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Posts posted by Mike500

  1. Well, who knows. Everything you read is contradictory. Look at this snipet from the article I posted above.

    Yes, i don't know what to believe anymore.. :) Anyway, you can't go wrong with a "sorted" install, it's the safe way. And also check which patch supercedes which older patch, so you don't have doubles. It's noted on the patches' website, for instance: http://support.microsoft.com/default.aspx?...kb;en-us;823980 -> "For Windows XP-based computers, this security patch replaces 331953 (MS03-010)."

  2. I don't think it matters what order you install them with xp. I read somewhere that qchain is not necessary in xp as it sorts the problem of older files replacing newer ones itself -- or the hotfixes do.


    Actually, better read this from microsoft.

    Yes, it explains why it *is* important to make a "sorted" install when you don't use qchain.exe:

    When you install hotfixes, if a file is locked or in use and cannot be replaced, it is placed in the Pending File Rename queue to be replaced after the computer is restarted. The problem occurs in this scenario:

    - You install hotfixes A and B without restarting the computer between installations.

    - Both packages contain file X. Package A's file X is version 3; package B's file X is version 2. The version of file X on the computer is version 1.

    - When package A is installed, it places its version of file X in the Pending File Rename queue.

    - When package B is installed, it places its version of file X in the Pending File Rename queue.

    - When the computer is restarted, because package B was installed last, its version of file X is installed (in the Pending File Rename queue, the last file is the one that is used). You end up with version 2 instead of version 3 as you expected.

  3. Yes, it's wise to do so. This ensures that, if two patches contain different versions of the same file, the newer one is installed. qchain.exe is a tool by Microsoft to chain hotfixes that prevents this, see


    I don't know if the qchain method is really necessary, if you install the hotfix in a sorted manner... it should be better, but it's not as easy as the traditional method.

    About the sorting: First Q3..., then Q8..., then KB...

  4. Thought I might tell you lot that currently I only install the hotfixes I feel I really need for a decent system performance:

    Hehe, maybe if you're not connected to the internet.. :)

    ECHO Installing Q815411: Help Algorithm Update for atypically large Heap Requests...
    This fix in the Windows XP Service Pack 1 (SP1) and Windows Server 2003 heap algorithm was released to better handle a particular atypical and uncommon sequence of heap requests by a private, internally developed program that is not commercially available. This program allocated and freed large chunks from the heap tens of thousands of times. The original scope and the size of the improvement for the particular program were mistakenly overstated in a prior version of this article based on an internal test application designed to reproduce the symptom, and is not relevant for any known programs or overall system performance. Typical Windows operation and common business, home, gaming and Internet programs will not be affected by this fix. It is not recommended that you use this fix except to address the specific program.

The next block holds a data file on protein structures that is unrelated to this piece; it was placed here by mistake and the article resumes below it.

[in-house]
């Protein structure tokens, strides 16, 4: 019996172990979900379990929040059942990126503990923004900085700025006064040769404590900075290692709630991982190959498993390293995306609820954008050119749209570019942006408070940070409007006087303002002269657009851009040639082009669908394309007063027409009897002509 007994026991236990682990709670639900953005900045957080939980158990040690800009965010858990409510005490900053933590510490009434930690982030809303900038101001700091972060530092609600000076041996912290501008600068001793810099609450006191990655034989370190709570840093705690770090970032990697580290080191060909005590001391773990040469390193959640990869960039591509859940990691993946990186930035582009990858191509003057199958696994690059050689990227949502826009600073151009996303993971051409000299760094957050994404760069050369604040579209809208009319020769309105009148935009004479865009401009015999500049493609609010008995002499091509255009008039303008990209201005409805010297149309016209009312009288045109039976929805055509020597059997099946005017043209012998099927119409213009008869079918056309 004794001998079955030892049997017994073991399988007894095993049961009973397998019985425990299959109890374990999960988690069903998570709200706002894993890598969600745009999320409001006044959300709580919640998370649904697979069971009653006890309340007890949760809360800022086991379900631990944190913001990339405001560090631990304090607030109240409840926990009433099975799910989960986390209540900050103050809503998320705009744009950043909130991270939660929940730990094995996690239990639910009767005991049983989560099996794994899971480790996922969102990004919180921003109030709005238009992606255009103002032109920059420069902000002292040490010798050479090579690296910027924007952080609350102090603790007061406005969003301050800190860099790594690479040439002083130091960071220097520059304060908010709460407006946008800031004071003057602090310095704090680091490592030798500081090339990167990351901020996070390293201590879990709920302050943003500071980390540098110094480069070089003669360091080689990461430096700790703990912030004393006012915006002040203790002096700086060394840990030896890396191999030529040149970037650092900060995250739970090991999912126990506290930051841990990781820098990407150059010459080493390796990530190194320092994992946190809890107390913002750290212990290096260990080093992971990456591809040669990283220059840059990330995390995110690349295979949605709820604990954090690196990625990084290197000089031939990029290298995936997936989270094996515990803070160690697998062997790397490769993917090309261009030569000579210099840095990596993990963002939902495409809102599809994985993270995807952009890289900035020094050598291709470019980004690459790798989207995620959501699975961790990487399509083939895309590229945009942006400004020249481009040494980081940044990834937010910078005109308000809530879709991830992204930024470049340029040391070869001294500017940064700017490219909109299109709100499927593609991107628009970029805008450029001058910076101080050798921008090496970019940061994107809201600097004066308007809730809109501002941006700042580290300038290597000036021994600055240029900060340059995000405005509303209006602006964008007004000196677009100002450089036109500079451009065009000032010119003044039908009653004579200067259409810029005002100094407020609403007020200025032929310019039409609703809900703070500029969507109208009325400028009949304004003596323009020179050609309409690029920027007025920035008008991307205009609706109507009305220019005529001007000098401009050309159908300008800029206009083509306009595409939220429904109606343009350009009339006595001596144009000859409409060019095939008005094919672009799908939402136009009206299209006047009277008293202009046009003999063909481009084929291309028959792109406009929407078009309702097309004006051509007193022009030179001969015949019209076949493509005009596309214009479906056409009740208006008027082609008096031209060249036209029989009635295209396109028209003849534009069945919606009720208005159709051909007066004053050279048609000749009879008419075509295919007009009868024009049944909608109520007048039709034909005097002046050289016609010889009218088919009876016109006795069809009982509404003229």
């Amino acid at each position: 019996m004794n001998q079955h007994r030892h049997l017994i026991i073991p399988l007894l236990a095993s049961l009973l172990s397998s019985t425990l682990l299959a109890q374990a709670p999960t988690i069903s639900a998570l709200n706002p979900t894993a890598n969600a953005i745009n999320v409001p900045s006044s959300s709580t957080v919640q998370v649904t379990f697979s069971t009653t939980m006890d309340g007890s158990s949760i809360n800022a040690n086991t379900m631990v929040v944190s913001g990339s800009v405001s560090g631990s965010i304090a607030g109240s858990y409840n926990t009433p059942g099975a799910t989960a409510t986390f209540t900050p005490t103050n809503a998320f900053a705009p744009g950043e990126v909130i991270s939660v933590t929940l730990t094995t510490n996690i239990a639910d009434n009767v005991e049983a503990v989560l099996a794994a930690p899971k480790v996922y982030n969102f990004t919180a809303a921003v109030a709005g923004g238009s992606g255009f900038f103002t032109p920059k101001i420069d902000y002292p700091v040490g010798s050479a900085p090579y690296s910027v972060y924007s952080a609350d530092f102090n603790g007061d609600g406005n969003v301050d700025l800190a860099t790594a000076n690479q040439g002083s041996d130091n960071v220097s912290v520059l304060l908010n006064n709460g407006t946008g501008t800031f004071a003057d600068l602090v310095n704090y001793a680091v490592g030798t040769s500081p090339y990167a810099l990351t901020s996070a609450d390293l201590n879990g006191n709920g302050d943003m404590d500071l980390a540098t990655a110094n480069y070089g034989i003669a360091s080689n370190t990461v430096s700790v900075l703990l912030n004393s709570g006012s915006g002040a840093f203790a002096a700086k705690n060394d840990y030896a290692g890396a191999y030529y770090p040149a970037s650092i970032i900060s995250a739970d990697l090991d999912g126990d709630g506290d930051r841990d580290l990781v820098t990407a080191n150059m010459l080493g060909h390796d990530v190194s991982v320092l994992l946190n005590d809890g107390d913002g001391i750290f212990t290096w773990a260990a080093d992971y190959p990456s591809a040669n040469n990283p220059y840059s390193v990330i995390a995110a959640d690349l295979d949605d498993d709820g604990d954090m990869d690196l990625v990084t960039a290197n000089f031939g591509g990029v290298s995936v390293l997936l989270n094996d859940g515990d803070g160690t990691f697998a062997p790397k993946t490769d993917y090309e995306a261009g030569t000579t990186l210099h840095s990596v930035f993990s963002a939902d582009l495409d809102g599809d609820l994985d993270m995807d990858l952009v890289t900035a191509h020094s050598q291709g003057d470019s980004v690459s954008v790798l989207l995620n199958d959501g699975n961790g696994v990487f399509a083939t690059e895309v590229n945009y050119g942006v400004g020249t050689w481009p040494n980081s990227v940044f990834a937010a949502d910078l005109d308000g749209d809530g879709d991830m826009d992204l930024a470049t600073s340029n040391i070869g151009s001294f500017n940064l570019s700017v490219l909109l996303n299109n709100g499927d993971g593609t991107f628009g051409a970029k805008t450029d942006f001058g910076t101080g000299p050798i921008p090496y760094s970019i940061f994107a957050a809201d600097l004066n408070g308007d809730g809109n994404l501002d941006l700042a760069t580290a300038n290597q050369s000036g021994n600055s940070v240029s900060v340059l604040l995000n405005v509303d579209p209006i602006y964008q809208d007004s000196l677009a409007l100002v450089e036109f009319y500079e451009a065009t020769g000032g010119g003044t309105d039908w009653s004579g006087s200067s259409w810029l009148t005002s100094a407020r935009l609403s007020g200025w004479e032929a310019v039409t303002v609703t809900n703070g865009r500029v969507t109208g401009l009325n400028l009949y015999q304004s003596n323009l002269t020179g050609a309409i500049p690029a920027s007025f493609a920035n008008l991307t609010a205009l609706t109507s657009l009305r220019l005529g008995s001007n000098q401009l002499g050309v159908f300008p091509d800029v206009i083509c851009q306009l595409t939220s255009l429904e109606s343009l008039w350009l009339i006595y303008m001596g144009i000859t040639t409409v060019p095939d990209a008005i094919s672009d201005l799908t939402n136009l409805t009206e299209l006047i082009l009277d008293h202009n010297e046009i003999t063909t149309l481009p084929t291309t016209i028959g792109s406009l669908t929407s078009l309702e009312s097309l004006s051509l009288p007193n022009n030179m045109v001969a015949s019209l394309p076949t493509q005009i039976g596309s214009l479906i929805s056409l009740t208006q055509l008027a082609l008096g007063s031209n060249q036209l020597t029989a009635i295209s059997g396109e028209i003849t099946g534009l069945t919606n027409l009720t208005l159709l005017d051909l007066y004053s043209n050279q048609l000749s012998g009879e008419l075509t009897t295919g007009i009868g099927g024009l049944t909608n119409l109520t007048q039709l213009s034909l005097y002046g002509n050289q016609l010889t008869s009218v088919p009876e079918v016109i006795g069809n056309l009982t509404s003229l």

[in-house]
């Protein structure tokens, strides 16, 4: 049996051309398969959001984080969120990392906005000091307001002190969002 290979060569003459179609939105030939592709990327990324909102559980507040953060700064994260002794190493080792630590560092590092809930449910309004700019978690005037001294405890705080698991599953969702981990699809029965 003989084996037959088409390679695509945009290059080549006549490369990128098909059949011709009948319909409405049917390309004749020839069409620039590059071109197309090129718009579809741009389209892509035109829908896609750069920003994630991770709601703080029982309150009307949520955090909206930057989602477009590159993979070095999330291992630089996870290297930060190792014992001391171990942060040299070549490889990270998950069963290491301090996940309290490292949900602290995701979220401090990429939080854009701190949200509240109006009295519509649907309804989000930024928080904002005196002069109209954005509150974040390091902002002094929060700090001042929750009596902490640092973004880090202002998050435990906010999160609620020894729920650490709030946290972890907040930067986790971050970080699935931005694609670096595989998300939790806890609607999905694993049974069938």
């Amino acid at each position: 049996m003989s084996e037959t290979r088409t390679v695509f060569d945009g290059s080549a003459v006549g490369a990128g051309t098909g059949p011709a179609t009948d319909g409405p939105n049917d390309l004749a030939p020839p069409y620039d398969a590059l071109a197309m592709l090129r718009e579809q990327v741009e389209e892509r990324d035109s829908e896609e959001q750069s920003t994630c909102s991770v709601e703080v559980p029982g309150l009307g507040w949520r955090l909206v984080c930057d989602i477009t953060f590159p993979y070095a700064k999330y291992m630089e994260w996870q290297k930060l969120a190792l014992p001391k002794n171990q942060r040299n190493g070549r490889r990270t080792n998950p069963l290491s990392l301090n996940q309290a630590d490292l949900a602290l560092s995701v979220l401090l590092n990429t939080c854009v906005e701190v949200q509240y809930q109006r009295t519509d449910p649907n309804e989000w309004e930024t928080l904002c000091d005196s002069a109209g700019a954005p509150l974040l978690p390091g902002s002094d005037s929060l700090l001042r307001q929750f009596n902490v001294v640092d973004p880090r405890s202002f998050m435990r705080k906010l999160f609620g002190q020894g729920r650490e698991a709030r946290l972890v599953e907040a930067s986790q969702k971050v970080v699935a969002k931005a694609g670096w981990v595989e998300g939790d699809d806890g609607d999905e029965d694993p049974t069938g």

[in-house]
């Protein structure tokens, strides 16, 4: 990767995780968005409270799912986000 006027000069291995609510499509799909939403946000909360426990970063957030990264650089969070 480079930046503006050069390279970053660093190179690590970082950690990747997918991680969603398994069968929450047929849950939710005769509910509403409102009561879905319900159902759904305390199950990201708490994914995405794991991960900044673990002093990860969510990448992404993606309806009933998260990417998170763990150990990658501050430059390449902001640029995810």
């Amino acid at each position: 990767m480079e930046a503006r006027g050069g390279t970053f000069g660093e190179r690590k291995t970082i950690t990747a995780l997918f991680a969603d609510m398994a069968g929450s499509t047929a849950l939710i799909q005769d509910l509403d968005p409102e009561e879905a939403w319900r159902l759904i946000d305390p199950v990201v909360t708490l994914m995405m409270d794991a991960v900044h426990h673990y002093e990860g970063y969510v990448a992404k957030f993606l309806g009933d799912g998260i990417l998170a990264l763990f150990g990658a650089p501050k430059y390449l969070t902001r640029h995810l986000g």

5. Ah so that's why it showed in WindowsUpdate even when it was properly installed via hotfix.cmd before! I had this yesterday too when i did a test of my unattended XP CD. I guess i will just add that key to my .reg file, thanks for the tip!

    No wonder the solution to the famous worm was to take WindowsUpdate offline ...

    They never took it offline. Lovsan/Blaster tried to connect to "windowsupdate.com". Microsoft took that address out of DNS, so the worm couldn't reach it anymore. Microsoft itself uses "windowsupdate.microsoft.com" which is not the same address, so they could keep it online all the time.

  6. I noticed that hotfixes for applications that can be added/removed from control panel will revert back to Windows XP SP1 version if you install/uninstall the appropriate application.
    If it wasn't for this, I'd use the other way.

    Well, the hotfixes can't be uninstalled from control panel -> software, and what other apps is this referring to?

  7. I don't think i'll go through this... first i thought "hmm maybe this is really more stable and stuff", but i tried the traditional method - hotfix.cmd - on a Celeron 300A with 96 MB RAM at 66 MHz FSB, and what can i say, it worked fine! So what is the big advantage of the new method? I mean, the end result counts...?

  8. You have a few irrelevant ones there. What you should do is this: Get a machine where you can do a test install of XP SP1 *without any fixes*. Then go to the online WindowsUpdate and make note of the patch numbers. It only shows those that you need, not old patches that were replaced by new patches.

    Also: Install them in alphabetical order. Right now you have a big mess there, it's not sorted. General rule: Install like Explorer sorts it. First Q3......, then Q8......, then KB......

  9. Just reviewed my documentation - I assume that I no longer need the following as well -

    IE6 Patch July 14, 2003  Q816868

    IE6 Patch June 21, 2003  Q818060

    IE6 Patch June 18, 2003  Q817979

    Correct. At least i didn't include them in my test install today, and Windowsupdate didn't complain.

    Also, the recent patch 823980 (the well-known "Blaster patch") supercedes Q331953.

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